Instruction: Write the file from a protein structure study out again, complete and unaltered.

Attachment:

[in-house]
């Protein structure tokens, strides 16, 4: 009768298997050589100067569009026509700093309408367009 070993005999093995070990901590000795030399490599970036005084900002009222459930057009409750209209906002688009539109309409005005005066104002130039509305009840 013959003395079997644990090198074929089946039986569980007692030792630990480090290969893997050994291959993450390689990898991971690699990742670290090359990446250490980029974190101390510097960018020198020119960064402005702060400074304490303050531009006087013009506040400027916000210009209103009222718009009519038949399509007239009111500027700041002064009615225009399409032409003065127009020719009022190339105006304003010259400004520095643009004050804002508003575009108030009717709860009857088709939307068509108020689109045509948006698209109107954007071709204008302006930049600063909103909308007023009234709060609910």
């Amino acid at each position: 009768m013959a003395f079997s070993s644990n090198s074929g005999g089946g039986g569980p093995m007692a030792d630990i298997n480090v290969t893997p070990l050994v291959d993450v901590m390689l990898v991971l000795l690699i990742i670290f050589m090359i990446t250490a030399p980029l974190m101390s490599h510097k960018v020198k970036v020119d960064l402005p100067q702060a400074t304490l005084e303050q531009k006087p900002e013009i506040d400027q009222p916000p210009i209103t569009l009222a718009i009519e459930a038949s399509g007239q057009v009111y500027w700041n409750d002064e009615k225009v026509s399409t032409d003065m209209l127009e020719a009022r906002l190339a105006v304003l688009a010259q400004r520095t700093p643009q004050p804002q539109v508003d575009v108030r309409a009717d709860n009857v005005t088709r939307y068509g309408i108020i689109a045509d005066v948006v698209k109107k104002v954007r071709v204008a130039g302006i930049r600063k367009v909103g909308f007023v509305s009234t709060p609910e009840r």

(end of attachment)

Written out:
[in-house]
């Protein structure tokens, strides 16, 4: 009768298997050589100067569009026509700093309408367009 070993005999093995070990901590000795030399490599970036005084900002009222459930057009409750209209906002688009539109309409005005005066104002130039509305009840 013959003395079997644990090198074929089946039986569980007692030792630990480090290969893997050994291959993450390689990898991971690699990742670290090359990446250490980029974190101390510097960018020198020119960064402005702060400074304490303050531009006087013009506040400027916000210009209103009222718009009519038949399509007239009111500027700041002064009615225009399409032409003065127009020719009022190339105006304003010259400004520095643009004050804002508003575009108030009717709860009857088709939307068509108020689109045509948006698209109107954007071709204008302006930049600063909103909308007023009234709060609910």
């Amino acid at each position: 009768m013959a003395f079997s070993s644990n090198s074929g005999g089946g039986g569980p093995m007692a030792d630990i298997n480090v290969t893997p070990l050994v291959d993450v901590m390689l990898v991971l000795l690699i990742i670290f050589m090359i990446t250490a030399p980029l974190m101390s490599h510097k960018v020198k970036v020119d960064l402005p100067q702060a400074t304490l005084e303050q531009k006087p900002e013009i506040d400027q009222p916000p210009i209103t569009l009222a718009i009519e459930a038949s399509g007239q057009v009111y500027w700041n409750d002064e009615k225009v026509s399409t032409d003065m209209l127009e020719a009022r906002l190339a105006v304003l688009a010259q400004r520095t700093p643009q004050p804002q539109v508003d575009v108030r309409a009717d709860n009857v005005t088709r939307y068509g309408i108020i689109a045509d005066v948006v698209k109107k104002v954007r071709v204008a130039g302006i930049r600063k367009v909103g909308f007023v509305s009234t709060p609910e009840r």